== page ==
Tuesday, March 5, 2013

St. Clement's Splendor

Now that my departure from St. Clement's is drawing nigh, people have asked me what I am most going to miss when I move back to Chicago.  So, here are just seven of the most meaningful aspects of life at St. Clement's in alphabetical order.

Asperges with Todd Grundy at my 1st mass.
Asperges me:  As either the celebrant or deacon at Solemn High Mass on Sunday morning, one of the few times I ever get to hear the choir in all its glory--given the acoustics of the building--is during the asperges ritual at the beginning of the Mass.  The three sacred ministers process toward the back of the church--the celebrant sprinkling the faithful with holy water en route--who then wait for the choir to sing the Gloria Patri, before marching back down the center aisle to the chancel.  We only wait for about a minute, but the sound during that short time is extraordinarily beautiful.  It's definitely one of my favorite parts of the Mass at St. Clement's.

Atria:  Doing my weekly Bible study with the mostly Jewish residents at the Atria retirement community next to the church has been one of the most rewarding features of my ministry at St. Clement's.  It has been a privilege to get to know the life stories, faith journeys, and personalities of my regular study companions:  Alfred, Rose, Ruth, Anna, Peaches, Ted, Pamela, Stanley, among others. They are really an interesting and loving bunch of people.

Folding Machine:  No, seriously.  The thought of having to fold hundreds of Sunday bulletins by hand makes me sick to my stomach.  If you think I'm being ridiculous, then clearly you've never been in charge of producing service bulletins, particularly when there's an eight-page leaflet to do for a major feast with insert pages.  Along with the shaking machine to get all the pages even before folding, this thing is an absolute marvel. I will miss you greatly :(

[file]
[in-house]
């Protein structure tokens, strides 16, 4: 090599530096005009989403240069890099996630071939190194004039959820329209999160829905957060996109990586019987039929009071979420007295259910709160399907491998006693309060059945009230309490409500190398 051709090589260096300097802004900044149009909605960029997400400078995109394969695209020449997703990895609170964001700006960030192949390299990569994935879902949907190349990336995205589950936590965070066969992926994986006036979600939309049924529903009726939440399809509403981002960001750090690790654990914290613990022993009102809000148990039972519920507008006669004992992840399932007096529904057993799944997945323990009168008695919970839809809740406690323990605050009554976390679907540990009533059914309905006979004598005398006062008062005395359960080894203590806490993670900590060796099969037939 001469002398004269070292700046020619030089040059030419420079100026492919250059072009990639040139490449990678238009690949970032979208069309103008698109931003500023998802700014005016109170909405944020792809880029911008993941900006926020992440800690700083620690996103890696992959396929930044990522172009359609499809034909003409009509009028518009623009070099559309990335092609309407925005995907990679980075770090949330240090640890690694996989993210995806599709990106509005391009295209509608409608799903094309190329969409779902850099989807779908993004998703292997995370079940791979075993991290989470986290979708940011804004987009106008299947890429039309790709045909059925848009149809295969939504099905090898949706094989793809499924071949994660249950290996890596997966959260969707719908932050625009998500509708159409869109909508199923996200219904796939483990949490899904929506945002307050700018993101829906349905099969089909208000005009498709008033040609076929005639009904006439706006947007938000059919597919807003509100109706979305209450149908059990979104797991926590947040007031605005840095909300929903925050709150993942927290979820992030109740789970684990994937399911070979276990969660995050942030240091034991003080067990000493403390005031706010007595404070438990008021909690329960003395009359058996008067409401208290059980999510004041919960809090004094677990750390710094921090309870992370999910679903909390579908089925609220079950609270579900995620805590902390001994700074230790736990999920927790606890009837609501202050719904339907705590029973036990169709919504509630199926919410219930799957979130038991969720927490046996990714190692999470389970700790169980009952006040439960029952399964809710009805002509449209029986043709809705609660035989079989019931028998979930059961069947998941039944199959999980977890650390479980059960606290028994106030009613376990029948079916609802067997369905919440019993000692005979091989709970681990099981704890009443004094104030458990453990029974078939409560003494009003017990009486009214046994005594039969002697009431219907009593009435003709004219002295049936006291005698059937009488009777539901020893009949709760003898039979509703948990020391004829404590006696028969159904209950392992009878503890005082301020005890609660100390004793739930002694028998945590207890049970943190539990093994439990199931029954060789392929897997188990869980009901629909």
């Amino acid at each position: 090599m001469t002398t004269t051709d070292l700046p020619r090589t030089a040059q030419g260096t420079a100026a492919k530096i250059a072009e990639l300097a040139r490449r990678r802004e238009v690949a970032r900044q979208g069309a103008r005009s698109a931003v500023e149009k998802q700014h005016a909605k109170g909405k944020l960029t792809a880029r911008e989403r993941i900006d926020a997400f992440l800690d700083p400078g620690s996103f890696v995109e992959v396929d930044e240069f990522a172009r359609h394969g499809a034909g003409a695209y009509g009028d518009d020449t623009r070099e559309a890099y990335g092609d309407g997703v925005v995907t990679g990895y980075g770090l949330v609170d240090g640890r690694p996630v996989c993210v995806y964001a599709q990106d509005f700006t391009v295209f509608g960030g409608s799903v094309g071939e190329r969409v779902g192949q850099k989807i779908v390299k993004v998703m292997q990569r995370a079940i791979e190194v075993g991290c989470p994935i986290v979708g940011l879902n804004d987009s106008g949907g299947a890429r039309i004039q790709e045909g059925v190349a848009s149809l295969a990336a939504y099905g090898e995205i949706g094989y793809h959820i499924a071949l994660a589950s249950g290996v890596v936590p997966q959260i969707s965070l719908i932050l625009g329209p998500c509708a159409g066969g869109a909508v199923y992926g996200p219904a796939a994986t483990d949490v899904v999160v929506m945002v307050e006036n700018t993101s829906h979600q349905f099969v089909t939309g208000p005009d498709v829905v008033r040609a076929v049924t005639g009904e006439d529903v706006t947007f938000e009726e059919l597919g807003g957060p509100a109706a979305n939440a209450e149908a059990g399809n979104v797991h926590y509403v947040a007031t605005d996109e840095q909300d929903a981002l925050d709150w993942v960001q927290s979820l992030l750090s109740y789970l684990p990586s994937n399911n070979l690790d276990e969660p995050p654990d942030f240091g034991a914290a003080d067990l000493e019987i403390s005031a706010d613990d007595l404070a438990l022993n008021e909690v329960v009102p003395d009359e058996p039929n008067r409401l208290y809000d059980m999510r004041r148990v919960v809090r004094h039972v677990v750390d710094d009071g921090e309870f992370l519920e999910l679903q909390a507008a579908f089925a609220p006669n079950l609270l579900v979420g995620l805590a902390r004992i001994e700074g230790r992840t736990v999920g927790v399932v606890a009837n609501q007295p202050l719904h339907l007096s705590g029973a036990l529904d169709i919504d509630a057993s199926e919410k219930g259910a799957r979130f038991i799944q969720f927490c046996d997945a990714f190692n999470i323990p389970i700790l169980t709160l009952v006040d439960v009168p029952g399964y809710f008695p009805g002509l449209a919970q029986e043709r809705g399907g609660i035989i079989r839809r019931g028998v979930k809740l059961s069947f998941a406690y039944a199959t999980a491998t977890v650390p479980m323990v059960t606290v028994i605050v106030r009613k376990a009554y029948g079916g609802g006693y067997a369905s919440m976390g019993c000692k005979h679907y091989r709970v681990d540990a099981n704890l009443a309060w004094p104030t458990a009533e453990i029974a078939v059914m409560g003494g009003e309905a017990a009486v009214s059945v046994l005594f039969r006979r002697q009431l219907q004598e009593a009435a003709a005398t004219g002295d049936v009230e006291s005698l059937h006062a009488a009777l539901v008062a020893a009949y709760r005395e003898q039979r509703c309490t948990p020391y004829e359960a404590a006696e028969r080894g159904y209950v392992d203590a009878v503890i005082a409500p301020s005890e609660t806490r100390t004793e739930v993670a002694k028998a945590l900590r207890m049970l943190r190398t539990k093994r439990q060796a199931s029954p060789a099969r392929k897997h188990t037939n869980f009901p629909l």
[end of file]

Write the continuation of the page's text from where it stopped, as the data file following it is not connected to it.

Pulling out yet another yew bush in the rain.
Garden:  The garden has been a really happy space for me.  I have worked alongside so many wonderful people to pull out yew bushes, harvest herbs, and care for the plants on sunny days and in the pouring rain.  I have witnessed its transformation from an enclosed, uninviting lot to a space where people from the neighborhood come to sit and eat their lunches, draw, or simply sit quietly.  It is the place where I have played many a game of fetch with Becket and where the children from the Montessori school cultivate herbs and vegetables and play during lunchtime. 

With Marc Coleman, talking to an attendee at Outfest 2012.
People:  I hesitate to name anyone specifically, since I don't want to leave anyone out.  All the same, I smile every time I think about the Sunday mass, when Todd Grundy finished chanting the Epistle, and I said to the rector under my breath, "Thanks be to Todd," and made us both laugh.  And the time we all pulled together to care for server, Michael Arrington, when he collapsed at the altar on the Feast of the Annunciation.  And the first time Curt Mangel and I went out to 19th and Chesnut to do Ashes-to-Go, and we quite rightly got yelled at for setting up shop stupidly in front of a Kosher restaurant.  And when Bishop Michel leaned in toward me, sweating profusely, and asked me (also sweating profusely) if I was doing alright at my ordination.  And the many evenings out about town with Anthony Nichols and Michael Smith.  And drinking beer in the freezing rain with Marc Coleman and Ron Emrich at Outfest.  And I have tons more. . .

Breakfast at Pete's.
Pete's:  Although it certainly hasn't helped my waistline, meals at Pete's Famous Pizza at the end of Appletree Street has been the site of many fun and collegial meals with altar servers, out-of-town visitors, and of course, Fr. Reid.  There has been a lot of laughter, heart-to-heart talks, and strategizing for mission at those tables.  I'm especially fond of their Greek salad, meat lover's pizza, and buffalo wings.  I'll miss waitresses Lisa, Sue, and of course Angie, who knows my breakfast order by heart. 

Priestly ordination, Aug. 4, 2012.

Vestments:  You won't be surprised to hear that I will miss the exquisite vestments that I have been privileged enough to wear during my time at St. Clement's.  I have gotten exceedingly spoiled, to be sure.  Of course, I can be a priest without any of the trappings of the Church, including fancy vestments, diamond encrusted chalices, and reliquaries.  But they sure do make the experience rich and full of mystery, and I count myself lucky to have been included among the generations of priests who have donned these vestments, which are the result of so much love, skill, and devotion. 


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